The typical military unit’s concept of cyber defense doesn’t seriously consider the threat posed by a malicious takeover of our digitally-enabled weapon systems. Most military cyber professionals have never even considered conducting a vulnerability assessment or penetration test on a vehicle, and I was also unable to locate any public references to weapon system security assessments. However, I assume that someone, somewhere must be responsible for some level of assurance on the software packages that run these assets. Since it is not the units that own the weapons, such assessments necessarily cannot occur on an ongoing basis. Security checks likely occur only at the time when a weapon system is fielded or receives major updates and therefore cannot account for the expanding universe of cyber threats on a continuing basis. Indeed, most of the academic discussion about solutions to the risk from connected devices centers on secure engineering and design as the best option. This makes sense for devices that will be life-cycled within five years or less, but it won’t help us with assets like fighter jets that are expected to fly for decades before being replaced. Further, if we do not regularly inspect the computers in our weapon systems for malicious activity, then we have no means to discover if an adversary has already injected malicious code.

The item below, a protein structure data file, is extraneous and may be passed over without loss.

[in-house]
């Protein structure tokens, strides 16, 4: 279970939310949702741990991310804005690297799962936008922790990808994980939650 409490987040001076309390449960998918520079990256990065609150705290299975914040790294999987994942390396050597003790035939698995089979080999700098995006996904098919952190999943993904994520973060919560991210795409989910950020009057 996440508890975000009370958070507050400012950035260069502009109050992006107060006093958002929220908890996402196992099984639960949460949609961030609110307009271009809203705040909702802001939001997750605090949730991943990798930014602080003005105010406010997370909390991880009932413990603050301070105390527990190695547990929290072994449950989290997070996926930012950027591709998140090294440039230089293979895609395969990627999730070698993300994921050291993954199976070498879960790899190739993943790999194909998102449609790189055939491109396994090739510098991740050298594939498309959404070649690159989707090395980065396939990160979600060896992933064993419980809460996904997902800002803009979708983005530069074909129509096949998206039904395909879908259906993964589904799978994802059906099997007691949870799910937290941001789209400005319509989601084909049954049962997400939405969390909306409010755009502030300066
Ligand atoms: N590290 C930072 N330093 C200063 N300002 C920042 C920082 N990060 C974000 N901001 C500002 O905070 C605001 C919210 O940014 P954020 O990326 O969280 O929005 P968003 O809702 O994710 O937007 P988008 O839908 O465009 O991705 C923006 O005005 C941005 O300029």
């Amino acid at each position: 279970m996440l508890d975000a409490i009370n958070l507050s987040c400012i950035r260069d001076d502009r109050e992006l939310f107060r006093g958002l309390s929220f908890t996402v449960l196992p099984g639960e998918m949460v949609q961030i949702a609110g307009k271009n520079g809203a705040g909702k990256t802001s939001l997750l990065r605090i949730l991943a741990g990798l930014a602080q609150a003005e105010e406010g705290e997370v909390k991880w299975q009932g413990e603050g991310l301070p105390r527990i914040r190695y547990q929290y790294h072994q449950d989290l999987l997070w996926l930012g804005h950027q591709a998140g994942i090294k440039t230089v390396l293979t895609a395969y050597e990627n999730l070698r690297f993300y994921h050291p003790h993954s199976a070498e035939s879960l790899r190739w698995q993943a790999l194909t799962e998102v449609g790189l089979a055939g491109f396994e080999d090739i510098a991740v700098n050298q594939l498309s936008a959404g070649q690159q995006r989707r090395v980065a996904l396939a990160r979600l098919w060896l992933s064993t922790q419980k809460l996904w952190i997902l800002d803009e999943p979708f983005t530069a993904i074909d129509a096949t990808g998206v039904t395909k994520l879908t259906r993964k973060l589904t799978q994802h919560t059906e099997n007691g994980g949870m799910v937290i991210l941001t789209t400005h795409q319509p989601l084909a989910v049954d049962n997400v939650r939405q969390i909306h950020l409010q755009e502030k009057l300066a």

Just as the Wright Brothers couldn’t have imagined modern integrated air defense systems, we likely won’t soon grasp the meaning of the changes that are already upon us. Nevertheless, the shortfall apparent in our defensive planning will need a solution sooner than we think. We’re already surrounded by the Cyber Army of Things. As the preponderance of devices both civilian and military becomes connected to the Internet, attacks by corrupted devices against people and property will become increasingly prevalent and increasingly dangerous. Every connected device will be a potential weapon- cyber or kinetic. Just as network hosts can’t be trusted to be malware-free today, weapon systems won’t be trustworthy tomorrow. Instead, they will need to be constantly inspected and protected in order to prevent theft and misuse. Just as the term “information security” has given way to cybersecurity, cyber defenders will need to begin thinking about defending against threats from the entire connected ecosystem and not just the part frequented by humans.